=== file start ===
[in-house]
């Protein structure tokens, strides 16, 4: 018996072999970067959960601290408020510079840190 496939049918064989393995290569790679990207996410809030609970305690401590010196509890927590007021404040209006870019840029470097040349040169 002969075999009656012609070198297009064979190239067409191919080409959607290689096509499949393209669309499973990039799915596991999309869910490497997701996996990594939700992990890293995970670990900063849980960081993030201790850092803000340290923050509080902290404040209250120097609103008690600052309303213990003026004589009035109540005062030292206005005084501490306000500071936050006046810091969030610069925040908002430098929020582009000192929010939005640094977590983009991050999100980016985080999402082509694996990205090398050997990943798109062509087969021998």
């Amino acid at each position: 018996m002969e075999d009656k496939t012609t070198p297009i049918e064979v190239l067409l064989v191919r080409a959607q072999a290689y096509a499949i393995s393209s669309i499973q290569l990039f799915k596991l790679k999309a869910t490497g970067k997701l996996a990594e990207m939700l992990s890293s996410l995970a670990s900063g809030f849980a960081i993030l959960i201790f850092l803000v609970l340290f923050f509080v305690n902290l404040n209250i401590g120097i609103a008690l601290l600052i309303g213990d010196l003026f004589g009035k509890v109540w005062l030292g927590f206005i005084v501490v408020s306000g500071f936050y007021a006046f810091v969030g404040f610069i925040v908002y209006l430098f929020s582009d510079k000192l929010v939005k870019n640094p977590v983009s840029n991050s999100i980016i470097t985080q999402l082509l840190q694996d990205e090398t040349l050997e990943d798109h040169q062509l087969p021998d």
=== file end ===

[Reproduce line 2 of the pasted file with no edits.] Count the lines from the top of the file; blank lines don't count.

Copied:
């Protein structure tokens, strides 16, 4: 018996072999970067959960601290408020510079840190 496939049918064989393995290569790679990207996410809030609970305690401590010196509890927590007021404040209006870019840029470097040349040169 002969075999009656012609070198297009064979190239067409191919080409959607290689096509499949393209669309499973990039799915596991999309869910490497997701996996990594939700992990890293995970670990900063849980960081993030201790850092803000340290923050509080902290404040209250120097609103008690600052309303213990003026004589009035109540005062030292206005005084501490306000500071936050006046810091969030610069925040908002430098929020582009000192929010939005640094977590983009991050999100980016985080999402082509694996990205090398050997990943798109062509087969021998």